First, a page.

While we might expect government to take an active interest ultimately, in the current economic and political climate we think it more likely that we will see early service providers operating at a large scale before any government-led initiative, and we particularly encourage private enterprise and existing sector providers to consider this space.
In theory, overpaying taxes could be an effective way for individuals to contribute more to the areas that are heavily dominated by tax-funded work. This would require the Treasury to treat such overpayments as restricted funds, and additionally would depend heavily on an individual’s views around what the scope of government responsibility should be. We have excluded this from the scope of our project, which aims to provide a viable route independent of government.
One of our objectives has been to open up philanthropy as wide as possible. Not everyone has a lot to give, even over time. If you can give anything, then you can set an example by giving in a considered way – give in a way that shows what you care about, and that you will work with other people in order to help more – and by starting now.
Charities and charitable services can play a strong role in supporting this and reinforce the concept that every individual’s small decisions are important and can be accounted for, remembering that a minimum transaction amount does not have to mean a minimum donation amount.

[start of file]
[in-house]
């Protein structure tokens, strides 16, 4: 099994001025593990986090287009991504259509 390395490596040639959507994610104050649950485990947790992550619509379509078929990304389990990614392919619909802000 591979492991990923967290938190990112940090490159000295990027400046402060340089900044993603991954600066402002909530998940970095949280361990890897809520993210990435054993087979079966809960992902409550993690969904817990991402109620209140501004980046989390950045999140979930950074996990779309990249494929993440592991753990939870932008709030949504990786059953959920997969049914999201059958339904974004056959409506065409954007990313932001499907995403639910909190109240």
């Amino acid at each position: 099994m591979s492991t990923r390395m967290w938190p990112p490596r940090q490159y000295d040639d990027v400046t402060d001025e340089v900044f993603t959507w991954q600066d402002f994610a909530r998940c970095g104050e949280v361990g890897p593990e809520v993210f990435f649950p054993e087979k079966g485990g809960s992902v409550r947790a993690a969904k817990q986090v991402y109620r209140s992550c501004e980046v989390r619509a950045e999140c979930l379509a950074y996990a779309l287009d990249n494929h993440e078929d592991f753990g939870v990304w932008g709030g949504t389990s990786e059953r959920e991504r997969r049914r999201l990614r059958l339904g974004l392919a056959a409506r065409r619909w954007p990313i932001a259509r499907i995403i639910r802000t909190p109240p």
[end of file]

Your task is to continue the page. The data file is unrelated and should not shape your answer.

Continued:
We have not talked about the social phenomena of sponsorship or annual or one-off events like Comic Relief and Live Aid. Our view is that these are positive and worthy of support, but their role and impact are minor compared to the scope we are considering.3Live Aid is said to have raised £150 million.
Comic Relief raises donations of the order of £100 million annually.
The annual sector budget is of the order of £50 billion annually. The main benefits are raising awareness and celebrating our culture of giving, providing an appropriately regular nudge that brings people together and elicits donations that otherwise would not have been made at all. These are beneficial but of secondary impact in a model that encourages long-term, regular and delegated giving. Our recommendation to most donors is to support these but to expect to have more impact elsewhere.
Had we taken our own service further, we would have looked for the following outcomes:
- Measure the satisfaction of our donors;
- Establish dialogue with representative charities of different sizes;
- Maintain communication channels with donors and the general public, and build processes to work with their feedback;
- Explore additional funding models such as service contracts and incubator funding in addition to grants;
- Seek separate funding to expand the scale of operation;
- Establish high-level targets for fair geographical and other coverage;
- Enter the “government-owned” spaces of welfare benefits, health, and international aid;
- Support expert communities in all cause categories;
- Start a research programme centralised on donor and beneficiary experience across all suffering areas;
- Engage with economics research communities, with a particular focus on the macro-economic modeling of different giving strategies, to provide credible budgeting recommendations to the donors who ask for them.
References [ + ]
|1.||↑||51% of interviewed donors give “from time to time”, i.e. not regularly via direct debit.|
|2.||↑||NCVO income sources report – Coutts Million Pound Donors Report 2017|
|3.||↑||Live Aid is said to have raised £150 million.|
Comic Relief raises donations of the order of £100 million annually.
The annual sector budget is of the order of £50 billion annually.